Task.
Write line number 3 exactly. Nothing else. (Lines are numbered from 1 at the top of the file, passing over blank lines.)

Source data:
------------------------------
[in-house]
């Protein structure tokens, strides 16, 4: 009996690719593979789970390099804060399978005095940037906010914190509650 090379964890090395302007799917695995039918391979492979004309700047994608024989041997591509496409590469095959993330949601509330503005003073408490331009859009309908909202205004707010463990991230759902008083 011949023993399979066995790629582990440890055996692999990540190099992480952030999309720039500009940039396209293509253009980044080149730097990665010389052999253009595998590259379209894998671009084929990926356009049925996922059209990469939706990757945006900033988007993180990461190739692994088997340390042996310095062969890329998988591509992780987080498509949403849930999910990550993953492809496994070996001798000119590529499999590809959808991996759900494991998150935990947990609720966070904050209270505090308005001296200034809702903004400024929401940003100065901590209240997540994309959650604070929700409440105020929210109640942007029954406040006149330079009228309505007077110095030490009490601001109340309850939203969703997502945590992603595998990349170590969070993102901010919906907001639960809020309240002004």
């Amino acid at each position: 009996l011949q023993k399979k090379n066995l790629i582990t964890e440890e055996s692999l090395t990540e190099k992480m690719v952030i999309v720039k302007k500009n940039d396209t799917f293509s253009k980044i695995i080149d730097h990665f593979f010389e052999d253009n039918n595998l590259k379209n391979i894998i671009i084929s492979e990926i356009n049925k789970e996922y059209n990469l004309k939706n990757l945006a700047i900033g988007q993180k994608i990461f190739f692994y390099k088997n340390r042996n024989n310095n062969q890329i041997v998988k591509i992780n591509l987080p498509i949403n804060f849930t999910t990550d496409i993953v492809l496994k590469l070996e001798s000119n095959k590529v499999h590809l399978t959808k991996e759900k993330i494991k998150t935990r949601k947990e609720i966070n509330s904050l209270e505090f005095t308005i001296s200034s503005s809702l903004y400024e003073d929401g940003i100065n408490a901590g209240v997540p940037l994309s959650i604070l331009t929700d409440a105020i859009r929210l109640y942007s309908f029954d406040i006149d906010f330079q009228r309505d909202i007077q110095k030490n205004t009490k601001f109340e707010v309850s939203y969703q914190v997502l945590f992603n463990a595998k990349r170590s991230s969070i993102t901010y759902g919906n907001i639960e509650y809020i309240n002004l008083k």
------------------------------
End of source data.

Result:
């Amino acid at each position: 009996l011949q023993k399979k090379n066995l790629i582990t964890e440890e055996s692999l090395t990540e190099k992480m690719v952030i999309v720039k302007k500009n940039d396209t799917f293509s253009k980044i695995i080149d730097h990665f593979f010389e052999d253009n039918n595998l590259k379209n391979i894998i671009i084929s492979e990926i356009n049925k789970e996922y059209n990469l004309k939706n990757l945006a700047i900033g988007q993180k994608i990461f190739f692994y390099k088997n340390r042996n024989n310095n062969q890329i041997v998988k591509i992780n591509l987080p498509i949403n804060f849930t999910t990550d496409i993953v492809l496994k590469l070996e001798s000119n095959k590529v499999h590809l399978t959808k991996e759900k993330i494991k998150t935990r949601k947990e609720i966070n509330s904050l209270e505090f005095t308005i001296s200034s503005s809702l903004y400024e003073d929401g940003i100065n408490a901590g209240v997540p940037l994309s959650i604070l331009t929700d409440a105020i859009r929210l109640y942007s309908f029954d406040i006149d906010f330079q009228r309505d909202i007077q110095k030490n205004t009490k601001f109340e707010v309850s939203y969703q914190v997502l945590f992603n463990a595998k990349r170590s991230s969070i993102t901010y759902g919906n907001i639960e509650y809020i309240n002004l008083k």